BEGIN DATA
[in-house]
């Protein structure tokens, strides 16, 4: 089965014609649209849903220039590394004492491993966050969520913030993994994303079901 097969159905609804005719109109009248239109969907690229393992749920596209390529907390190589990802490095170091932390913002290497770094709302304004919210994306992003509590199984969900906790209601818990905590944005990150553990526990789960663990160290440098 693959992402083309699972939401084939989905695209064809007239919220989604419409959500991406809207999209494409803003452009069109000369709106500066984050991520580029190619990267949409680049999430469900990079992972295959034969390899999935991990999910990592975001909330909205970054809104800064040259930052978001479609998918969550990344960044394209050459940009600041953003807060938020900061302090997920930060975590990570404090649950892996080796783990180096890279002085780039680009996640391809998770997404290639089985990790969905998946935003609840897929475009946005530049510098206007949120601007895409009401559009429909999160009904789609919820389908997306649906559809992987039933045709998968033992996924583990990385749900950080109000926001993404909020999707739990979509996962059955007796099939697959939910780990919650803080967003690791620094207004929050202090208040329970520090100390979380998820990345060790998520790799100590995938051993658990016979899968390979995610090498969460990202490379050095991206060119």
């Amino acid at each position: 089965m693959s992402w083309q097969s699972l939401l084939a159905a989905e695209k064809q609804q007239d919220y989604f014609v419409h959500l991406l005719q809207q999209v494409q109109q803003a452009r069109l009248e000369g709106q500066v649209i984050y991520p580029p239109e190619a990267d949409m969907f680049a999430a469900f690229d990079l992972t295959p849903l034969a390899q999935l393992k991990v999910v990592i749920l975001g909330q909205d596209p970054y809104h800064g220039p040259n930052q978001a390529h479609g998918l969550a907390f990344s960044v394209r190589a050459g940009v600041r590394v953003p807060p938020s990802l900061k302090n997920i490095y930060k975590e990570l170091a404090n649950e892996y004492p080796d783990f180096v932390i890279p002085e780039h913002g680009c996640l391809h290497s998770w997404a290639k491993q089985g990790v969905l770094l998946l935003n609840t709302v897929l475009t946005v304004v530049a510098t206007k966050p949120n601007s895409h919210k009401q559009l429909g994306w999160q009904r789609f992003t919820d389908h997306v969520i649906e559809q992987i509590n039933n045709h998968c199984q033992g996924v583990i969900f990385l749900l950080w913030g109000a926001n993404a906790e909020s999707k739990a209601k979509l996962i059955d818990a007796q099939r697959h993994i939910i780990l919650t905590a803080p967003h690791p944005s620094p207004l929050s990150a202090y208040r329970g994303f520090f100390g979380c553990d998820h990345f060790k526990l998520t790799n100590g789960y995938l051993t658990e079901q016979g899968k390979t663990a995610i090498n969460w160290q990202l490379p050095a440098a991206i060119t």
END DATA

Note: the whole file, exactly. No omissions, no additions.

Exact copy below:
[in-house]
């Protein structure tokens, strides 16, 4: 089965014609649209849903220039590394004492491993966050969520913030993994994303079901 097969159905609804005719109109009248239109969907690229393992749920596209390529907390190589990802490095170091932390913002290497770094709302304004919210994306992003509590199984969900906790209601818990905590944005990150553990526990789960663990160290440098 693959992402083309699972939401084939989905695209064809007239919220989604419409959500991406809207999209494409803003452009069109000369709106500066984050991520580029190619990267949409680049999430469900990079992972295959034969390899999935991990999910990592975001909330909205970054809104800064040259930052978001479609998918969550990344960044394209050459940009600041953003807060938020900061302090997920930060975590990570404090649950892996080796783990180096890279002085780039680009996640391809998770997404290639089985990790969905998946935003609840897929475009946005530049510098206007949120601007895409009401559009429909999160009904789609919820389908997306649906559809992987039933045709998968033992996924583990990385749900950080109000926001993404909020999707739990979509996962059955007796099939697959939910780990919650803080967003690791620094207004929050202090208040329970520090100390979380998820990345060790998520790799100590995938051993658990016979899968390979995610090498969460990202490379050095991206060119």
């Amino acid at each position: 089965m693959s992402w083309q097969s699972l939401l084939a159905a989905e695209k064809q609804q007239d919220y989604f014609v419409h959500l991406l005719q809207q999209v494409q109109q803003a452009r069109l009248e000369g709106q500066v649209i984050y991520p580029p239109e190619a990267d949409m969907f680049a999430a469900f690229d990079l992972t295959p849903l034969a390899q999935l393992k991990v999910v990592i749920l975001g909330q909205d596209p970054y809104h800064g220039p040259n930052q978001a390529h479609g998918l969550a907390f990344s960044v394209r190589a050459g940009v600041r590394v953003p807060p938020s990802l900061k302090n997920i490095y930060k975590e990570l170091a404090n649950e892996y004492p080796d783990f180096v932390i890279p002085e780039h913002g680009c996640l391809h290497s998770w997404a290639k491993q089985g990790v969905l770094l998946l935003n609840t709302v897929l475009t946005v304004v530049a510098t206007k966050p949120n601007s895409h919210k009401q559009l429909g994306w999160q009904r789609f992003t919820d389908h997306v969520i649906e559809q992987i509590n039933n045709h998968c199984q033992g996924v583990i969900f990385l749900l950080w913030g109000a926001n993404a906790e909020s999707k739990a209601k979509l996962i059955d818990a007796q099939r697959h993994i939910i780990l919650t905590a803080p967003h690791p944005s620094p207004l929050s990150a202090y208040r329970g994303f520090f100390g979380c553990d998820h990345f060790k526990l998520t790799n100590g789960y995938l051993t658990e079901q016979g899968k390979t663990a995610i090498n969460w160290q990202l490379p050095a440098a991206i060119t």